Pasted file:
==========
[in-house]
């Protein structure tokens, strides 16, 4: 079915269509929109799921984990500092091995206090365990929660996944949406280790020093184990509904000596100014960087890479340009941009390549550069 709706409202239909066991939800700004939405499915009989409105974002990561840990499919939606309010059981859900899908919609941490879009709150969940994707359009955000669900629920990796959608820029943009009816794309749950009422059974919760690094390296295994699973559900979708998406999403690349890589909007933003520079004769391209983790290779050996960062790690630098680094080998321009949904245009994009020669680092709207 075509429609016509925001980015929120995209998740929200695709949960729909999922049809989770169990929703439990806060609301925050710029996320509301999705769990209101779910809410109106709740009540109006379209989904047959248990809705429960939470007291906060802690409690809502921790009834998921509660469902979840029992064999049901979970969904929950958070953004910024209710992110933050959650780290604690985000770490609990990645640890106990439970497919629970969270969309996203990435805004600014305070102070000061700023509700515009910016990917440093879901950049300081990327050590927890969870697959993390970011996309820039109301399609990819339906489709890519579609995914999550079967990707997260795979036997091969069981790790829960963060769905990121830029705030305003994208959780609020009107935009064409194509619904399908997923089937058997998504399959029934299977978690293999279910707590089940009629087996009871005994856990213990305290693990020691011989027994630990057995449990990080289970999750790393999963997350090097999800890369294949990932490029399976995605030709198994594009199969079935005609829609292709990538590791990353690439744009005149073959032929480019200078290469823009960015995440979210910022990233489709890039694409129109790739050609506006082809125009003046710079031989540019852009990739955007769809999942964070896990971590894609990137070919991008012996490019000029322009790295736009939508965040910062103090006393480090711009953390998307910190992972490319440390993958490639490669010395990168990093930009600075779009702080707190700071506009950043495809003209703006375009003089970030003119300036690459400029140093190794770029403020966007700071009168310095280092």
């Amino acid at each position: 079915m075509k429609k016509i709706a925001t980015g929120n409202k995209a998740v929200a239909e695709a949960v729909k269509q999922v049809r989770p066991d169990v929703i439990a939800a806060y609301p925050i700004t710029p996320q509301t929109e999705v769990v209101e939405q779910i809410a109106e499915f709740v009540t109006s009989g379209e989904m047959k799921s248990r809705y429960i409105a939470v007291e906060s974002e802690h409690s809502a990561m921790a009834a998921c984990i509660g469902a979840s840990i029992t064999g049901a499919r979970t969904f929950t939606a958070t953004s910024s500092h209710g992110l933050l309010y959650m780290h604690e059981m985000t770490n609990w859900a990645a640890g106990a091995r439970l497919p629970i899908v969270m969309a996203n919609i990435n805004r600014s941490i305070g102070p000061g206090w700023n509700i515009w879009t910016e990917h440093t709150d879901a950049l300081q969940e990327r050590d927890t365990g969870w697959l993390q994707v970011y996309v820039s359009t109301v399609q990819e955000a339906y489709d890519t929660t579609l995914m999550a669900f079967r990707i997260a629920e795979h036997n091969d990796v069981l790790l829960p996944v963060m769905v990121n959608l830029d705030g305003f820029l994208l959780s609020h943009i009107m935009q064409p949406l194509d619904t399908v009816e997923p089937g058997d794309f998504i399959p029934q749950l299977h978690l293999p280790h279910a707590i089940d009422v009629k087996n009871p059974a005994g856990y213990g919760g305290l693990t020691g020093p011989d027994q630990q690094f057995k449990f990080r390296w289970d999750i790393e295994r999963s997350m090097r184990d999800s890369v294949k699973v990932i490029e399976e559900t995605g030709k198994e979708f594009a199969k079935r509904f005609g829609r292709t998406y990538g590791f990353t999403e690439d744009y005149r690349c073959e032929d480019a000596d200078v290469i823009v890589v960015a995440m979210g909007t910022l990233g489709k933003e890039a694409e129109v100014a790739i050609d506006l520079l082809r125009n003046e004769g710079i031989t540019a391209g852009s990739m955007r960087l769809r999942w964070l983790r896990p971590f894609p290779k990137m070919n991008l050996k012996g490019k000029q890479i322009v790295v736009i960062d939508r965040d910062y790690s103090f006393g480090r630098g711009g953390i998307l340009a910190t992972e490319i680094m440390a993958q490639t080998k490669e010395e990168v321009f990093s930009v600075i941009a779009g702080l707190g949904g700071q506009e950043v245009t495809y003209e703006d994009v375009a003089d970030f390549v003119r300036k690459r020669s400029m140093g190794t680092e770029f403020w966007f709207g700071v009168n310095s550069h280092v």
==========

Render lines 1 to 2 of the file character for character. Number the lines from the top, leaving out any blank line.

[in-house]
């Protein structure tokens, strides 16, 4: 079915269509929109799921984990500092091995206090365990929660996944949406280790020093184990509904000596100014960087890479340009941009390549550069 709706409202239909066991939800700004939405499915009989409105974002990561840990499919939606309010059981859900899908919609941490879009709150969940994707359009955000669900629920990796959608820029943009009816794309749950009422059974919760690094390296295994699973559900979708998406999403690349890589909007933003520079004769391209983790290779050996960062790690630098680094080998321009949904245009994009020669680092709207 075509429609016509925001980015929120995209998740929200695709949960729909999922049809989770169990929703439990806060609301925050710029996320509301999705769990209101779910809410109106709740009540109006379209989904047959248990809705429960939470007291906060802690409690809502921790009834998921509660469902979840029992064999049901979970969904929950958070953004910024209710992110933050959650780290604690985000770490609990990645640890106990439970497919629970969270969309996203990435805004600014305070102070000061700023509700515009910016990917440093879901950049300081990327050590927890969870697959993390970011996309820039109301399609990819339906489709890519579609995914999550079967990707997260795979036997091969069981790790829960963060769905990121830029705030305003994208959780609020009107935009064409194509619904399908997923089937058997998504399959029934299977978690293999279910707590089940009629087996009871005994856990213990305290693990020691011989027994630990057995449990990080289970999750790393999963997350090097999800890369294949990932490029399976995605030709198994594009199969079935005609829609292709990538590791990353690439744009005149073959032929480019200078290469823009960015995440979210910022990233489709890039694409129109790739050609506006082809125009003046710079031989540019852009990739955007769809999942964070896990971590894609990137070919991008012996490019000029322009790295736009939508965040910062103090006393480090711009953390998307910190992972490319440390993958490639490669010395990168990093930009600075779009702080707190700071506009950043495809003209703006375009003089970030003119300036690459400029140093190794770029403020966007700071009168310095280092």